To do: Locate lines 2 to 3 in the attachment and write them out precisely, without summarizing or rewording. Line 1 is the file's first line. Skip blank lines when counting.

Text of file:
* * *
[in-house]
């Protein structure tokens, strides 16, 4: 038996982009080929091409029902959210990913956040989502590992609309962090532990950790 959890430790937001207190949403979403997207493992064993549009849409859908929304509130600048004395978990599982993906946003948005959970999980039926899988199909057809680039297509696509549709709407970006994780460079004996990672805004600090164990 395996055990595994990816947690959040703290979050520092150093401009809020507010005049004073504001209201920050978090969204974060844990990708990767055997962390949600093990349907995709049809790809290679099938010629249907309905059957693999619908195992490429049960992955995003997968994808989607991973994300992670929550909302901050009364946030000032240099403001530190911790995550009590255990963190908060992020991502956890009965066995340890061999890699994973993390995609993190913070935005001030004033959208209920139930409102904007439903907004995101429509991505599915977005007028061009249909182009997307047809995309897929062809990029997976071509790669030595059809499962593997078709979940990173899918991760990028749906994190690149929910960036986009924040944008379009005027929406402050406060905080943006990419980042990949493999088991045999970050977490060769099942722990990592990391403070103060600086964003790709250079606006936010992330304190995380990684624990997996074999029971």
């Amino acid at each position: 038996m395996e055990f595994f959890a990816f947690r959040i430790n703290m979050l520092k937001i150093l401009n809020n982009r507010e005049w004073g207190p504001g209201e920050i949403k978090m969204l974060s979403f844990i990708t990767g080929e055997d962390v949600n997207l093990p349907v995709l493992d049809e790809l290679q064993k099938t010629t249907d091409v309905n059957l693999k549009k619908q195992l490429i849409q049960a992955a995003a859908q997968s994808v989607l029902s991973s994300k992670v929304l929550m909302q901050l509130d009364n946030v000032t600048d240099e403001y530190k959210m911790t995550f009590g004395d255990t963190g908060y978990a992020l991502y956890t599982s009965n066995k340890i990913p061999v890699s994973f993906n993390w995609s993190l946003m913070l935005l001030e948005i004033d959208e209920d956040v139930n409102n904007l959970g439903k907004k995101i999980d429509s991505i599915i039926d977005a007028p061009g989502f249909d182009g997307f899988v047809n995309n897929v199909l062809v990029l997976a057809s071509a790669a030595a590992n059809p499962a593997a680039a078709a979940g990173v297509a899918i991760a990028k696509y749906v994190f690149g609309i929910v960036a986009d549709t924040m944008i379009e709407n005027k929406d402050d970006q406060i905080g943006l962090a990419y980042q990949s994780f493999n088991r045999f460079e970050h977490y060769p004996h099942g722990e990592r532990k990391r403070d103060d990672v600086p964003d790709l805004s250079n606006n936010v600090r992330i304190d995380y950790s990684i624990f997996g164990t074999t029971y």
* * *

């Protein structure tokens, strides 16, 4: 038996982009080929091409029902959210990913956040989502590992609309962090532990950790 959890430790937001207190949403979403997207493992064993549009849409859908929304509130600048004395978990599982993906946003948005959970999980039926899988199909057809680039297509696509549709709407970006994780460079004996990672805004600090164990 395996055990595994990816947690959040703290979050520092150093401009809020507010005049004073504001209201920050978090969204974060844990990708990767055997962390949600093990349907995709049809790809290679099938010629249907309905059957693999619908195992490429049960992955995003997968994808989607991973994300992670929550909302901050009364946030000032240099403001530190911790995550009590255990963190908060992020991502956890009965066995340890061999890699994973993390995609993190913070935005001030004033959208209920139930409102904007439903907004995101429509991505599915977005007028061009249909182009997307047809995309897929062809990029997976071509790669030595059809499962593997078709979940990173899918991760990028749906994190690149929910960036986009924040944008379009005027929406402050406060905080943006990419980042990949493999088991045999970050977490060769099942722990990592990391403070103060600086964003790709250079606006936010992330304190995380990684624990997996074999029971």
């Amino acid at each position: 038996m395996e055990f595994f959890a990816f947690r959040i430790n703290m979050l520092k937001i150093l401009n809020n982009r507010e005049w004073g207190p504001g209201e920050i949403k978090m969204l974060s979403f844990i990708t990767g080929e055997d962390v949600n997207l093990p349907v995709l493992d049809e790809l290679q064993k099938t010629t249907d091409v309905n059957l693999k549009k619908q195992l490429i849409q049960a992955a995003a859908q997968s994808v989607l029902s991973s994300k992670v929304l929550m909302q901050l509130d009364n946030v000032t600048d240099e403001y530190k959210m911790t995550f009590g004395d255990t963190g908060y978990a992020l991502y956890t599982s009965n066995k340890i990913p061999v890699s994973f993906n993390w995609s993190l946003m913070l935005l001030e948005i004033d959208e209920d956040v139930n409102n904007l959970g439903k907004k995101i999980d429509s991505i599915i039926d977005a007028p061009g989502f249909d182009g997307f899988v047809n995309n897929v199909l062809v990029l997976a057809s071509a790669a030595a590992n059809p499962a593997a680039a078709a979940g990173v297509a899918i991760a990028k696509y749906v994190f690149g609309i929910v960036a986009d549709t924040m944008i379009e709407n005027k929406d402050d970006q406060i905080g943006l962090a990419y980042q990949s994780f493999n088991r045999f460079e970050h977490y060769p004996h099942g722990e990592r532990k990391r403070d103060d990672v600086p964003d790709l805004s250079n606006n936010v600090r992330i304190d995380y950790s990684i624990f997996g164990t074999t029971y």